Justice McMeekin ruled the amount of serious injuries suffered at Lake Wabby meant the government should have done more to warn of the dangers specific to that spot.
Justice McMeekin ruled the amount of serious injuries suffered at Lake Wabby meant the government should have done more to warn of the dangers specific to that spot. Susie Dahl

Govt to argue two warning signs at Lake Wabby were enough

RUNNING down a sand dune at Lake Wabby was a "dangerous recreational activity" and two danger signs on the walking track were sufficient warning, the Queensland Government will argue in the Court of Appeal.

The government has lodged an appeal to reject or reduce the damages a Rockhampton justice awarded to an Irish tourist who broke his neck at the Fraser Island site in September, 2007.

Evan Joseph Kelly sued the government after he lost his footing running into the water from the sand dunes at Lake Wabby and fell head-first.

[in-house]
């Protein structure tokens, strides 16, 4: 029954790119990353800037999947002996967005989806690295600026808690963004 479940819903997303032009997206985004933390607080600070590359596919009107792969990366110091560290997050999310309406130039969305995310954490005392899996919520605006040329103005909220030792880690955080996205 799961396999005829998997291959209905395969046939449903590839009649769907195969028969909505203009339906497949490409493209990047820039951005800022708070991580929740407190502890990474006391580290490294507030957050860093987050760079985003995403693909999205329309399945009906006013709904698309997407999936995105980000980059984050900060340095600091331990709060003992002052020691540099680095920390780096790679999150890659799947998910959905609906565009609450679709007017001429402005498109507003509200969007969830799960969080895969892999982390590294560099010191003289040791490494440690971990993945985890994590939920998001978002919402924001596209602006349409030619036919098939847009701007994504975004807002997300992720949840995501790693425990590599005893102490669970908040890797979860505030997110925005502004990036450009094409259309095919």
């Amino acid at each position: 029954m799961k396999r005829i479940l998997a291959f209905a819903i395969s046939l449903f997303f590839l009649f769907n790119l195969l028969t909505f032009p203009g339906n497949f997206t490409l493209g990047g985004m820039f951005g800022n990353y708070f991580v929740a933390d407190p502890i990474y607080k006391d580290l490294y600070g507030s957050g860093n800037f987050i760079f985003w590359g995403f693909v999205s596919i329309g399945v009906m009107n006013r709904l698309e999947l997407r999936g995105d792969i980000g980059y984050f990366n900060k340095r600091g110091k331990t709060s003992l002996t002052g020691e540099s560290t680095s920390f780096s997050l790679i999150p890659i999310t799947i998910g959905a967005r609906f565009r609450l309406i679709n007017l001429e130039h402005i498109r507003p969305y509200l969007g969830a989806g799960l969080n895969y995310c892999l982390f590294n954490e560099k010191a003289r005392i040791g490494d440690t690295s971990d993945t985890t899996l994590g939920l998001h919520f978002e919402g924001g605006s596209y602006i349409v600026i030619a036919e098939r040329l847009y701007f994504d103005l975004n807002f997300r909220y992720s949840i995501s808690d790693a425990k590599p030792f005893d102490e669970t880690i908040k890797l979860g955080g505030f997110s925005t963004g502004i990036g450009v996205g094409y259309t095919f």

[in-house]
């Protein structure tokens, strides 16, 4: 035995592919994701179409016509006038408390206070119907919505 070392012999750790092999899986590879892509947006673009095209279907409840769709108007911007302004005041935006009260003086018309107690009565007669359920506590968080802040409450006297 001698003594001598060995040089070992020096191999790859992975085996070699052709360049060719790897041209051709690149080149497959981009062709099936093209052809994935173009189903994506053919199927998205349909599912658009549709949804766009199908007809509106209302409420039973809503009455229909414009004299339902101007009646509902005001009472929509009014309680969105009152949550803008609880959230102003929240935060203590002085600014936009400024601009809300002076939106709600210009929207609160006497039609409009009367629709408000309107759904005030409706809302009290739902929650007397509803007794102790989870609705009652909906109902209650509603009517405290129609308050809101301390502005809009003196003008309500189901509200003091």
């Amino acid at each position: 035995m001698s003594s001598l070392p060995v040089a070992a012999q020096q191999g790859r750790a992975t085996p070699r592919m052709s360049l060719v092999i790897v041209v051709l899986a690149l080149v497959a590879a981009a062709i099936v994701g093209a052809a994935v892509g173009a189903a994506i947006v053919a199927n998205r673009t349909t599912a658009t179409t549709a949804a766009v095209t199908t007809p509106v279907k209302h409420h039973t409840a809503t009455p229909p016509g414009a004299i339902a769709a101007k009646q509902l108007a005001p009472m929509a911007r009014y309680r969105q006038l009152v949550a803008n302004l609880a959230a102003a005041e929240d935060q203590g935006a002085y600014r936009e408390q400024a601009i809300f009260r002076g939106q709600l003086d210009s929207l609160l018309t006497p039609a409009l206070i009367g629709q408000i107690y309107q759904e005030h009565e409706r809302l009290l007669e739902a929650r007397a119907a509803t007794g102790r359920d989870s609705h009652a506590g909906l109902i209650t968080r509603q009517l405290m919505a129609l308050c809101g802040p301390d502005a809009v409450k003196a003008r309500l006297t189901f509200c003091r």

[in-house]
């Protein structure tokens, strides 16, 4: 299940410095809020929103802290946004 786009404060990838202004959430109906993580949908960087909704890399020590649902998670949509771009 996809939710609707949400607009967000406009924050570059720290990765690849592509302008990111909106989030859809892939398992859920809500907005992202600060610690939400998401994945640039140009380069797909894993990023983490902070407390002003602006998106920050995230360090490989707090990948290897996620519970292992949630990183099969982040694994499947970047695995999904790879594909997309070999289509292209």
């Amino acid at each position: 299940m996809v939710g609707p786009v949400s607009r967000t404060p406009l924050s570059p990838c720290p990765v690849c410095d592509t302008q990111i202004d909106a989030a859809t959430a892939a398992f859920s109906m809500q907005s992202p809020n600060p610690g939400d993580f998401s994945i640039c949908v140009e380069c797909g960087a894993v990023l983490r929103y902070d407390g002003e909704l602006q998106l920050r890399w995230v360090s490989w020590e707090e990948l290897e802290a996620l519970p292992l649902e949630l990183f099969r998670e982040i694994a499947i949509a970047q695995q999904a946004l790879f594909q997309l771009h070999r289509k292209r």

This left Mr Kelly a tetraplegic and Justice Duncan McMeekin found the State Government breached its duty of care in not providing better warnings about dangers inherent to the lake.

Despite two signs warning visitors not to run on the dunes or dive into the water, he decided the government had not done enough to avoid legal responsibility for the incident.

Justice McMeekin said there had been 18 incidents at the lake over 17 years.

In documents listing grounds to appeal the judgment, the Queensland Government argued the justice erred in finding the risk of serious injury was not an "obvious risk" and that two danger signs erected on the walking track to the lake did not effectively communicate the activity's inherent risk.

Justice McMeekin had award damages for contributory negligence at 85% of the financial damages incurred but the Queensland Government, if it cannot have the judgment overturned, will argue the damages should be reduced to 65%.

A hearing date for the appeal has not been set.



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